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Bleeding and perforation after outpatient colonoscopy and their risk factors in usual clinical practice.

https://arctichealth.org/en/permalink/ahliterature154626
Source
Gastroenterology. 2008 Dec;135(6):1899-1906, 1906.e1
Publication Type
Article
Date
Dec-2008
Author
Linda Rabeneck
Lawrence F Paszat
Robert J Hilsden
Refik Saskin
Des Leddin
Eva Grunfeld
Elaine Wai
Meredith Goldwasser
Rinku Sutradhar
Therese A Stukel
Author Affiliation
Department of Medicine, University of Toronto, Toronto, Ontario, Canada. linda.rabeneck@sunnybrook.ca
Source
Gastroenterology. 2008 Dec;135(6):1899-1906, 1906.e1
Date
Dec-2008
Language
English
Publication Type
Article
Keywords
Aged
Alberta - epidemiology
British Columbia - epidemiology
Colonic Diseases - diagnosis - surgery
Colonoscopy - adverse effects
Female
Follow-Up Studies
Gastrointestinal Hemorrhage - epidemiology - etiology
Humans
Incidence
Intestinal Perforation - epidemiology - etiology
Male
Middle Aged
Nova Scotia - epidemiology
Ontario - epidemiology
Outpatients - statistics & numerical data
Population Surveillance
Prognosis
Retrospective Studies
Risk factors
Survival Rate - trends
Abstract
The most widely quoted complication rates for colonoscopy are from case series performed by expert endoscopists. Our objectives were to evaluate the rates of bleeding, perforation, and death associated with outpatient colonoscopy and their risk factors in a population-based study.
We identified all individuals 50 to 75 years old who underwent an outpatient colonoscopy during April 1, 2002, to March 31, 2003, in British Columbia, Alberta, Ontario, and Nova Scotia, Canada. Using administrative data, we identified all individuals who were admitted to hospital with bleeding or perforation within 30 days following the colonoscopy in each province. We calculated the pooled rates of bleeding and perforation from the 4 provinces. In Ontario, we abstracted the hospital charts of all deaths that occurred within 30 days following the procedure. We used generalized estimating equations models to evaluate factors associated with bleeding and perforation.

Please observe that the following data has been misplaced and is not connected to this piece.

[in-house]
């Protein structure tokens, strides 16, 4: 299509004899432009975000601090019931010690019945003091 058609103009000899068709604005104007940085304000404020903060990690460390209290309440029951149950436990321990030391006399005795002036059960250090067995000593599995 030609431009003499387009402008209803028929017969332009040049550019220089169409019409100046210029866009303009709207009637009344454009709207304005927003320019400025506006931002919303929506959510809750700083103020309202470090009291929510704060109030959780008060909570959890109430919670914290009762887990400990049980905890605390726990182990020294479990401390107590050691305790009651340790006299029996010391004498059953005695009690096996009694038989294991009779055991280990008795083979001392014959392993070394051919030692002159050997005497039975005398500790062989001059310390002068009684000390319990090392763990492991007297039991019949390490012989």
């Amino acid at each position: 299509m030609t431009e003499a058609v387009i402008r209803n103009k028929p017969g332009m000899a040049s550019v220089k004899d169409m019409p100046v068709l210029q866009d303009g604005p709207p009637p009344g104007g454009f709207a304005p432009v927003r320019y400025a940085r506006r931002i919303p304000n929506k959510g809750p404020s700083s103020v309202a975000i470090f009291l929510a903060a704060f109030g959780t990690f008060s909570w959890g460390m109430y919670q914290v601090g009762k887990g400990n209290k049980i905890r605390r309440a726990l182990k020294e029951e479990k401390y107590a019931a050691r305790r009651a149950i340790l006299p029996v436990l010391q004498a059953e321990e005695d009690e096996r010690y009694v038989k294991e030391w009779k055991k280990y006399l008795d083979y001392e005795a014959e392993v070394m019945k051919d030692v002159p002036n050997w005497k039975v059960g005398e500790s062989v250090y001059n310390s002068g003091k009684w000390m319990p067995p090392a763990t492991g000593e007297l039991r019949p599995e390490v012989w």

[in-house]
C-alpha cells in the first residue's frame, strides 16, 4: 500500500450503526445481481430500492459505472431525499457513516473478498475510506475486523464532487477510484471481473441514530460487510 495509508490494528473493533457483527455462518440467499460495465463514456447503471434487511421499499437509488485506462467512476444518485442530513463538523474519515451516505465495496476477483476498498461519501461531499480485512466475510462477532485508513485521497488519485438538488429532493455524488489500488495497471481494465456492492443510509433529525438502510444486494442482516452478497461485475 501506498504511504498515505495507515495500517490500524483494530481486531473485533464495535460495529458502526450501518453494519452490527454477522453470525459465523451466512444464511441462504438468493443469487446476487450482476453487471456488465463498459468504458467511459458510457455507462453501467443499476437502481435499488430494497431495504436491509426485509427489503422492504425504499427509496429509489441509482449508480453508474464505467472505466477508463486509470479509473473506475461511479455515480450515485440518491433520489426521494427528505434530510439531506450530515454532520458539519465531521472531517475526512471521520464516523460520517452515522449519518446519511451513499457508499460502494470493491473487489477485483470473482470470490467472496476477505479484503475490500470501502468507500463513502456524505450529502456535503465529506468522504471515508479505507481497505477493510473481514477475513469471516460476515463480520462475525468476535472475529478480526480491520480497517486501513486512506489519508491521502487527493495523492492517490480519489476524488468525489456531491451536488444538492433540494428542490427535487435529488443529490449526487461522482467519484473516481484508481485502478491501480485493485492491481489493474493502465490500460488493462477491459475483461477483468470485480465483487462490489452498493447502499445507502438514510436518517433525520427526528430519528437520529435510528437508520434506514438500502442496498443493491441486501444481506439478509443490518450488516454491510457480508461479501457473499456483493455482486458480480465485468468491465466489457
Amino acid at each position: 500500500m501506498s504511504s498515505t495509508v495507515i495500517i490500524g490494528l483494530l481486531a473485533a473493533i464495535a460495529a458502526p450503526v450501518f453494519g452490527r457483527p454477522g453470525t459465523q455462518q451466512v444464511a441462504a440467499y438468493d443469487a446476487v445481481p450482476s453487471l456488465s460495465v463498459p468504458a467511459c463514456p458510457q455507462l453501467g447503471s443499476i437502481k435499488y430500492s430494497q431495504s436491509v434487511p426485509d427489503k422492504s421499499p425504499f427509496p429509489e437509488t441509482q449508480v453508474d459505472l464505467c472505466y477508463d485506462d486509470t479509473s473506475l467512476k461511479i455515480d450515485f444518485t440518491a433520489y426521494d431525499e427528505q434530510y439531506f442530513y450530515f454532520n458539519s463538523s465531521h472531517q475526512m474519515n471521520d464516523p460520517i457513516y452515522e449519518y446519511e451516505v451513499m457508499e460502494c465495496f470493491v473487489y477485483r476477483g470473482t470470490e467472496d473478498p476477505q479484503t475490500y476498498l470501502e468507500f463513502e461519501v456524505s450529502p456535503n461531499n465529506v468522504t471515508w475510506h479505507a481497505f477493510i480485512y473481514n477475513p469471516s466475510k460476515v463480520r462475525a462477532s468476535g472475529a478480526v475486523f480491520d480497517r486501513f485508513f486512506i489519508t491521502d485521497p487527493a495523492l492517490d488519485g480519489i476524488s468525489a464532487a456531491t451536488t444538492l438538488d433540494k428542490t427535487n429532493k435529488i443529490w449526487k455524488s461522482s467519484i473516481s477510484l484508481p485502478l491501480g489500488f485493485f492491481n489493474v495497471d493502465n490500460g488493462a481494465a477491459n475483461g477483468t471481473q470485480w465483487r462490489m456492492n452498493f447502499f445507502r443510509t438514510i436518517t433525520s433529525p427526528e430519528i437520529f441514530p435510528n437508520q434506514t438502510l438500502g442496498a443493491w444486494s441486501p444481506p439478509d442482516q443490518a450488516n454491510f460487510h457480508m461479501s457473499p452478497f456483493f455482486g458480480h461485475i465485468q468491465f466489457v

We identified 97,091 persons who had an outpatient colonoscopy. The pooled rates of colonoscopy-related bleeding and perforation were 1.64/1000 and 0.85/1000, respectively. The death rate was 0.074/1000 or approximately 1/14,000. Older age, male sex, having a polypectomy, and having the colonoscopy performed by a low-volume endoscopist were associated with increased odds of bleeding or perforation.
Although colonoscopy has established benefits for the detection of colorectal cancer and adenomatous polyps, the procedure is associated with risks of serious complications, including death. Older age, male sex, having a polypectomy, and having the procedure done by a low-volume endoscopist were independently associated with colonoscopy-related bleeding and perforation.
Notes
Comment In: Gastroenterology. 2008 Dec;135(6):1845-719000685
PubMed ID
18938166 View in PubMed
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Canadian Association of Gastroenterology Indicators of Safety Compromise following Colonoscopy in Clinical Practice.

https://arctichealth.org/en/permalink/ahliterature281167
Source
Can J Gastroenterol Hepatol. 2016;2016:2729871
Publication Type
Article
Date
2016
Author
Mark R Borgaonkar
David Pace
Muna Lougheed
Curtis Marcoux
Bradley Evans
Nikita Hickey
Meghan O'Leary
Jerry McGrath
Source
Can J Gastroenterol Hepatol. 2016;2016:2729871
Date
2016
Language
English
Publication Type
Article
Keywords
Adult
Aged
Colonoscopy - adverse effects - standards - statistics & numerical data
Conscious Sedation - adverse effects - statistics & numerical data
Female
Fentanyl - therapeutic use
Humans
Hypnotics and Sedatives - therapeutic use
Incidence
Male
Midazolam - therapeutic use
Middle Aged
Newfoundland and Labrador - epidemiology
Postoperative Complications - epidemiology - etiology
Quality Indicators, Health Care - statistics & numerical data
Safety - statistics & numerical data
Abstract